The UNC's presence on Facebook at the time of writing consists of a group (membership by request) with 120 members and three events.
On the voters’ side of things, a well-trafficked Facebook group called “T&T Elections …are you registered and where can this be done?” started by a teenager offers information and discussion about voter registration.
Political party web sites – who's the most “social”?
Of the two Jamaican party web sites, the Jamaica Labour Party has the more promising appearance, though further examination reveals relatively standard features. A “Get Involved” link leads to a page offering users two options for donating money (PayPal and Senvia Remittance Services). The party's YouTube videos are linked to but not embedded (rather surprisingly, the site instructs users to download a Flash player to view the videos). On the plus side (arguably), the JLP web site offers party ringtones for download.
The less promising looking People's National Party web site has a similar features to its rival's, but its video section has a built-in media player. The blog advertised on the main page disappoints with its two one-sentence entries, both clearly written by a party diehard. With only hours to go before the election, the party's “Donate” link is still promising electronic donations as a “Coming Soon” feature, listing instead three bank accounts where donors could physically deposit funds, after which they were instructed to “Please call/email the People's National Party to confirm receipt.”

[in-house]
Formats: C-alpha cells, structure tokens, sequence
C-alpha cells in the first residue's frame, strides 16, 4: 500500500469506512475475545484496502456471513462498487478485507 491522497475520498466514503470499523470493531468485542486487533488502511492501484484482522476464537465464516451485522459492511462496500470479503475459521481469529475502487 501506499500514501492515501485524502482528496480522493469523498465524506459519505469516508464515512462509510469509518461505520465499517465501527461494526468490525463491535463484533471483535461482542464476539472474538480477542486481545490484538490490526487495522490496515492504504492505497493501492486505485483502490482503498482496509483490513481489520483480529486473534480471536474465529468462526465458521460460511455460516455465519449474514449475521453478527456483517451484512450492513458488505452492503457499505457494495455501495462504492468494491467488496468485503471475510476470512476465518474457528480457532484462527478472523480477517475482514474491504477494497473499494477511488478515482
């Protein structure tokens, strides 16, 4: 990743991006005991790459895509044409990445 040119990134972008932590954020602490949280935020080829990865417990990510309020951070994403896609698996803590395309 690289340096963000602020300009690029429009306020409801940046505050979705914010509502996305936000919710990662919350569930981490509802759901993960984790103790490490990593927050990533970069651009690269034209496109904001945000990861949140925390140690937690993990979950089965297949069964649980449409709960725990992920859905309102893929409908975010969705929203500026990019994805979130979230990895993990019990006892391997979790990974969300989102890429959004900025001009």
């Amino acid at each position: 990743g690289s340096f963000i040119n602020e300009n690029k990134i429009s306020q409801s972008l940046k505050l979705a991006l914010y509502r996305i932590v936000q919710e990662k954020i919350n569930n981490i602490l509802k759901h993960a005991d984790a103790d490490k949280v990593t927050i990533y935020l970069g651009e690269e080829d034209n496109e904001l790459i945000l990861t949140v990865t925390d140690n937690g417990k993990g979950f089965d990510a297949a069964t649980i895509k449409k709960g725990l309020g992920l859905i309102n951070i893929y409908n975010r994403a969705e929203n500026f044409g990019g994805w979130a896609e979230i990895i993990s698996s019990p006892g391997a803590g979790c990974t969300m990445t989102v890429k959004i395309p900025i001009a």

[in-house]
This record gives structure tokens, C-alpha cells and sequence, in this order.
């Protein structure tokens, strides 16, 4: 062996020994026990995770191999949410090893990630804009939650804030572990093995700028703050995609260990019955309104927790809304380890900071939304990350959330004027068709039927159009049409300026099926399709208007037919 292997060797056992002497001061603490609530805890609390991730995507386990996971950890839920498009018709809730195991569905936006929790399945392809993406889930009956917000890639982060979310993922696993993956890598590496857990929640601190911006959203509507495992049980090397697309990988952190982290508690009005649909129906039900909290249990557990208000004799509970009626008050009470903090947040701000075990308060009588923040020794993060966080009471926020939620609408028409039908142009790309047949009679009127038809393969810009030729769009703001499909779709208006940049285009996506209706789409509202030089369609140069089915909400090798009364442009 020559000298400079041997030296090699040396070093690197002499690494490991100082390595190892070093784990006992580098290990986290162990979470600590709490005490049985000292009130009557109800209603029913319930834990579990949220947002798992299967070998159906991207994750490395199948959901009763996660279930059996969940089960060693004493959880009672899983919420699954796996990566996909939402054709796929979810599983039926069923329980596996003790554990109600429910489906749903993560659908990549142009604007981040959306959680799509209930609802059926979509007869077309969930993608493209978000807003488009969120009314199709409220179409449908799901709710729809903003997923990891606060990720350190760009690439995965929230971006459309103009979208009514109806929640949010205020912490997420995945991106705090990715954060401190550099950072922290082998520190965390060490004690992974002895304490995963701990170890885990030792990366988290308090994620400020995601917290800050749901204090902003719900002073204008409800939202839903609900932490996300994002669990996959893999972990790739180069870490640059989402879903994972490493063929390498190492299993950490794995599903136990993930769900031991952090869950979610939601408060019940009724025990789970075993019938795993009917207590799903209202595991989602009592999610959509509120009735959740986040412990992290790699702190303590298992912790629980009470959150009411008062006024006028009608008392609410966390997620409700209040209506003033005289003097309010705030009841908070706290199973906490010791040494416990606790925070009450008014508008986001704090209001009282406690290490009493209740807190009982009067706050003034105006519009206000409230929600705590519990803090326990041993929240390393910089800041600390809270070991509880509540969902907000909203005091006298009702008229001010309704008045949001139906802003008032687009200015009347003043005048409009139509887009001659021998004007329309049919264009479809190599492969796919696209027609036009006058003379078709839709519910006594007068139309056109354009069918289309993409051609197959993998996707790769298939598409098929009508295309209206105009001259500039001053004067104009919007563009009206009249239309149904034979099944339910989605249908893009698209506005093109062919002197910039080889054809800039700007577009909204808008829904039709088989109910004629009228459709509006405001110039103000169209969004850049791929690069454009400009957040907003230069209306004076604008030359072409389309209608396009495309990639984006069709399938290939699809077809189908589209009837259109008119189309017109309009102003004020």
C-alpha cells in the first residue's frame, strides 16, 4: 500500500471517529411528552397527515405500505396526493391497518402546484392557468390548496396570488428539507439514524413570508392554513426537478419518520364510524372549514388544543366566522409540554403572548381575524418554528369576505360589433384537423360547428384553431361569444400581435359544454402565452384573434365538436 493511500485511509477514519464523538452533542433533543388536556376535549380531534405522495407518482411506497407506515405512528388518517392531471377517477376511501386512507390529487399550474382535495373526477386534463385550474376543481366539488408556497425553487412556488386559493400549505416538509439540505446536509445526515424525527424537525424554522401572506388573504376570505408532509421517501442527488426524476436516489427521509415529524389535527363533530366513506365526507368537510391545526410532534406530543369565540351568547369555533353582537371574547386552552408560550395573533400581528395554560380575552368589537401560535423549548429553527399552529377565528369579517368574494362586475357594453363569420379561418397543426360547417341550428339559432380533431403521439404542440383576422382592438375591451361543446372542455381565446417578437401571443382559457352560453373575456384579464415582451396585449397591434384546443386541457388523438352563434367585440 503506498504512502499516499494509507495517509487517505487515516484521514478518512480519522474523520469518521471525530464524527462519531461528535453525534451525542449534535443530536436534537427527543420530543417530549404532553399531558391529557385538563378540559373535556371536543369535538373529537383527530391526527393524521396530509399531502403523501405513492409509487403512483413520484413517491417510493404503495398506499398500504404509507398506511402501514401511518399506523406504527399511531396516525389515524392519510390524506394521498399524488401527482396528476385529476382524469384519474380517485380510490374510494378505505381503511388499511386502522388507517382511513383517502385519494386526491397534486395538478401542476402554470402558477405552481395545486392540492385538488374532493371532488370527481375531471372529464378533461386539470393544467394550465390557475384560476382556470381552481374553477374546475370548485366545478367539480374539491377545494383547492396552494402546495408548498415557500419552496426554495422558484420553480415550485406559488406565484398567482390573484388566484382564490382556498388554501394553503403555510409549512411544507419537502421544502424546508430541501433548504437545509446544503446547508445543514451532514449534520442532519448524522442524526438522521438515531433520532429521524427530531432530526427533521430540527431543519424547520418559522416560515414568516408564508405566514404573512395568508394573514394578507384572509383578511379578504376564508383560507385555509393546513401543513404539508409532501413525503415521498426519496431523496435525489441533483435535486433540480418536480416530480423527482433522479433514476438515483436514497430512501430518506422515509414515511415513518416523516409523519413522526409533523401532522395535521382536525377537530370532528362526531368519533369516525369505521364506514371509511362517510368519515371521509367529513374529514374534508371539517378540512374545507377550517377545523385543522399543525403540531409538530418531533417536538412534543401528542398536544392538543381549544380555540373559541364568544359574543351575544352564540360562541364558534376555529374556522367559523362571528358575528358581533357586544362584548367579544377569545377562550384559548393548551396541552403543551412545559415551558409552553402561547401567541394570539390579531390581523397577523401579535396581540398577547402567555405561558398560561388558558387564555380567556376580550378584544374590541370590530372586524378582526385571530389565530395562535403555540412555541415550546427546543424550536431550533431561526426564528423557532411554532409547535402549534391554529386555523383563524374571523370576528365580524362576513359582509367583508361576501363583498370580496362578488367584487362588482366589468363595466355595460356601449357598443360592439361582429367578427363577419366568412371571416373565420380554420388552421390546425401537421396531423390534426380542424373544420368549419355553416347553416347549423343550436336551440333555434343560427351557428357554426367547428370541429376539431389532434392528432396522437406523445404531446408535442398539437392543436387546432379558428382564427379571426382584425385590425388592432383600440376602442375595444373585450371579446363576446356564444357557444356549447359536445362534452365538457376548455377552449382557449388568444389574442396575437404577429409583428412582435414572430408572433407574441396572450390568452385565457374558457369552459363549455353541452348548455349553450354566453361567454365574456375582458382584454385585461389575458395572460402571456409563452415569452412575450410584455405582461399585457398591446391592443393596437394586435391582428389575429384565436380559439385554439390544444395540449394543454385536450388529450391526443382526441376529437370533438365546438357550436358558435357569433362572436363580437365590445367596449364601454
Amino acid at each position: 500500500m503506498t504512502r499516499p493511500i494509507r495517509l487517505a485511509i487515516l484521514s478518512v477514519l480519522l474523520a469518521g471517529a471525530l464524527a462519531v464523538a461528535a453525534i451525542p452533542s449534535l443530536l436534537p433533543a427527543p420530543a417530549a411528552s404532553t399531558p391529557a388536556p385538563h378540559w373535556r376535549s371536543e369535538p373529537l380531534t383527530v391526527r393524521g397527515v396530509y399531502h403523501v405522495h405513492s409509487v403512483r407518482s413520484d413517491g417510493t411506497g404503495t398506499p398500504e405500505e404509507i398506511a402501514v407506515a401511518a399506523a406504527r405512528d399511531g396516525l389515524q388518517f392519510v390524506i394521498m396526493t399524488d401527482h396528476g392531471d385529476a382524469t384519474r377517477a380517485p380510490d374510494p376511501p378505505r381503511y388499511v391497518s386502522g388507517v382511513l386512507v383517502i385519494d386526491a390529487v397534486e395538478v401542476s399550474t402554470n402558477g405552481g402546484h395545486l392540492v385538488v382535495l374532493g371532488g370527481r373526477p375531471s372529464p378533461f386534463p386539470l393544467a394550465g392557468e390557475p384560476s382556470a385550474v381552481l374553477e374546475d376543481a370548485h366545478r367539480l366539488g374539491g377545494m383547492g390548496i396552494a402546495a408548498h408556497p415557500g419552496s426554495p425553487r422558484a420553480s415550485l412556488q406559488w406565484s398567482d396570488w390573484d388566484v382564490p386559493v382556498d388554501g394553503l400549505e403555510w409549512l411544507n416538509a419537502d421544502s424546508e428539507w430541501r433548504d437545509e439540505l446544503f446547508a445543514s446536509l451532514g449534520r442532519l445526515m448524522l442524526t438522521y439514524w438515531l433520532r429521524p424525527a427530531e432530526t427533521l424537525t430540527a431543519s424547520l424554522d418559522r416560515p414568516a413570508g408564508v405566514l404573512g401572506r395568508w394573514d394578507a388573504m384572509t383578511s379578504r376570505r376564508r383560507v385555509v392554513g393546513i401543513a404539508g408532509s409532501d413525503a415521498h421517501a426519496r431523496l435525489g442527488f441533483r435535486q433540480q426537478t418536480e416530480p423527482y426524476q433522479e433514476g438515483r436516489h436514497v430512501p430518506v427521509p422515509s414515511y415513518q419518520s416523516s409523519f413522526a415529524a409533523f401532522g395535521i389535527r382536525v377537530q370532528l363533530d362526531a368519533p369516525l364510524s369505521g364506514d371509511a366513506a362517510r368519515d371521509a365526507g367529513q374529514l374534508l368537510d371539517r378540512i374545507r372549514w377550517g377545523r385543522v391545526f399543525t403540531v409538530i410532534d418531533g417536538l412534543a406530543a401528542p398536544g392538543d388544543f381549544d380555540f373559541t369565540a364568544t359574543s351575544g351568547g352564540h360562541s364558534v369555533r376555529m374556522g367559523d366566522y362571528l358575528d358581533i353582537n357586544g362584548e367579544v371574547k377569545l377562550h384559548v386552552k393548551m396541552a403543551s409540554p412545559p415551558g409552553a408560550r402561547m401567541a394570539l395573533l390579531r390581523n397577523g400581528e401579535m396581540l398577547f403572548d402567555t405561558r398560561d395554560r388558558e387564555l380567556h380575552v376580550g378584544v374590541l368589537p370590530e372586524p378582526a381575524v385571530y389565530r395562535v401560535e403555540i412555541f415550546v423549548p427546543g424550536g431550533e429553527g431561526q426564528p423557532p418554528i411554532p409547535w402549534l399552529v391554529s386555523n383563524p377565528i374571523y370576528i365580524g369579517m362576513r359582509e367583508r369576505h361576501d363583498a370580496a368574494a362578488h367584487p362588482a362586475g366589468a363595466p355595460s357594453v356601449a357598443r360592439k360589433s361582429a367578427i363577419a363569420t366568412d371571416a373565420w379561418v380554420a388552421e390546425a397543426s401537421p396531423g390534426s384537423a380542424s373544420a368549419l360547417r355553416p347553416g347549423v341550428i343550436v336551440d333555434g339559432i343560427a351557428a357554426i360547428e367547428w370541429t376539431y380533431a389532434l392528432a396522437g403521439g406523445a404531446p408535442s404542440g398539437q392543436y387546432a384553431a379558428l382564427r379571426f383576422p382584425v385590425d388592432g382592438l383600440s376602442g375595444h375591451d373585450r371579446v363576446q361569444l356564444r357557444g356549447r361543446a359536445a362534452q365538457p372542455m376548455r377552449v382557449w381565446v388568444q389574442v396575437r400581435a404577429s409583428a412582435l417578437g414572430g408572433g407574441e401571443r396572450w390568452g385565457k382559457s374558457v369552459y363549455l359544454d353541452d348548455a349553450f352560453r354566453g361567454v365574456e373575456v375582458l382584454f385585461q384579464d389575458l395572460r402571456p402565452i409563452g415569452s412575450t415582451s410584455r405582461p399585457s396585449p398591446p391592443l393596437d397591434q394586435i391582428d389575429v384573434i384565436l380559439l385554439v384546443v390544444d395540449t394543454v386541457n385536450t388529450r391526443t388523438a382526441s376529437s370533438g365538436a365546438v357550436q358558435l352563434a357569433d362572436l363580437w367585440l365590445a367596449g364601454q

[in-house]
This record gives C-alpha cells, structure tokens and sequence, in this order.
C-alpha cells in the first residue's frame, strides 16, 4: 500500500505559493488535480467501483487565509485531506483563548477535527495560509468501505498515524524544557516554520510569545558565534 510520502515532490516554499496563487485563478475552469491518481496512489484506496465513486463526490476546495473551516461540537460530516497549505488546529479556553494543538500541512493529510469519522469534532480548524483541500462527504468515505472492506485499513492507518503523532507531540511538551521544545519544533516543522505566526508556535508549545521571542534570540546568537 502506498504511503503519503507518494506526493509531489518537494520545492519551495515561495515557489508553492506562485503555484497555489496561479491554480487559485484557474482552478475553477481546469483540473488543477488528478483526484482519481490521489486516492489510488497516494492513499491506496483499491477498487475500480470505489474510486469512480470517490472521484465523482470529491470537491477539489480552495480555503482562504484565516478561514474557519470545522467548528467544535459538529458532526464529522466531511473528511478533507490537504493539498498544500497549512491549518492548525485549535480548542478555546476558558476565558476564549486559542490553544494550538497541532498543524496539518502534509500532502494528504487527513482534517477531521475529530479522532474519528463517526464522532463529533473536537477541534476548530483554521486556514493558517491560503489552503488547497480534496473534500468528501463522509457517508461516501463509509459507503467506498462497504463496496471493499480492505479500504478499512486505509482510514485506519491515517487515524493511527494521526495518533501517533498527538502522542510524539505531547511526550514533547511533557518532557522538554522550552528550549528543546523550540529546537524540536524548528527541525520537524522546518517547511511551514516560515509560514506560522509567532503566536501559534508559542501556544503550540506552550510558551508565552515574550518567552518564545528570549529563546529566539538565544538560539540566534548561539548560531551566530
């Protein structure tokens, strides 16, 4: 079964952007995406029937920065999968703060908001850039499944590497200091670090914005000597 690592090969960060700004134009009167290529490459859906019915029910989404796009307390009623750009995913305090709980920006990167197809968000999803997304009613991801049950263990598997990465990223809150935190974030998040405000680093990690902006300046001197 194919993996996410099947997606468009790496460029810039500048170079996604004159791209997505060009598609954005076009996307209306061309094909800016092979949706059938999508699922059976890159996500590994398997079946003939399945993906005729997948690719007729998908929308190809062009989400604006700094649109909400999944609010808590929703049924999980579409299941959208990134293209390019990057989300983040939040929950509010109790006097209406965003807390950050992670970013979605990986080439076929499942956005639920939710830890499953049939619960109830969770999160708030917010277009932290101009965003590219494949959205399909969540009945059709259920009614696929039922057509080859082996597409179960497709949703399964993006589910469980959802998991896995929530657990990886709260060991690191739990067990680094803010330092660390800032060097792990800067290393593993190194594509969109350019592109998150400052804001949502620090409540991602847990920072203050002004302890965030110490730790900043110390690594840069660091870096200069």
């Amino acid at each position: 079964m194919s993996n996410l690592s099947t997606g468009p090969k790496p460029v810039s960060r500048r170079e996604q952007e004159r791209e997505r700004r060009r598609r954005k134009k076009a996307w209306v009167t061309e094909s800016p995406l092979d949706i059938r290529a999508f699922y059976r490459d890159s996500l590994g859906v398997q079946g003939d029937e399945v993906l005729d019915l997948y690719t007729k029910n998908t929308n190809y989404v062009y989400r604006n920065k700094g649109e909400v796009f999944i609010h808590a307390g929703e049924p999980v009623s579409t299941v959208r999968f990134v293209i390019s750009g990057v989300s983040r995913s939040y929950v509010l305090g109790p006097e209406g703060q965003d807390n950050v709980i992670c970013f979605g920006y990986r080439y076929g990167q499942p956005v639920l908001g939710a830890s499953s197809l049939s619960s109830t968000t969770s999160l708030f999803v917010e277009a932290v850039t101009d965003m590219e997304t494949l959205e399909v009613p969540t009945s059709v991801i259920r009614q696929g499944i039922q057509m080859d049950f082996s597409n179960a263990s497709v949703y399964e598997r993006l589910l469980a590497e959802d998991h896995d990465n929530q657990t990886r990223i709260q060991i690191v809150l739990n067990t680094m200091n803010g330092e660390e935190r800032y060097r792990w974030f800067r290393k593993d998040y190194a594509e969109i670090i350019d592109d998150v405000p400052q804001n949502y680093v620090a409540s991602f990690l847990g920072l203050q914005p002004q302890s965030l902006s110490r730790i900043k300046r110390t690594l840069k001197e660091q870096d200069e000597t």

Both Jamaican sites link to the Electoral Office of Jamaica's search engine, allowing users to confirm whether their names are on the electoral list.
Although it has yet to change its design to reflect its new title of “UNC Alliance”, Trinidad and Tobago's United National Congress wins the award for the most “social” of the leading Trinidadian party web sites, as well as the most comprehensive. The UNC's web site has a prominently positioned calendar of events and speeches from party events in both print transcript and downloadable MP3 form. Users can register for accounts which give them access to polls, a discussion forum, a live chat facility and e-mail notifications of site updates, as well as the ability to submit links. The “Links” section includes links to the UNC's Facebook page, a mailing list for New York-based party members and a Yahoo User Group, plus a link to the country's Freedom of Information Act. The site accepts donations via PayPal.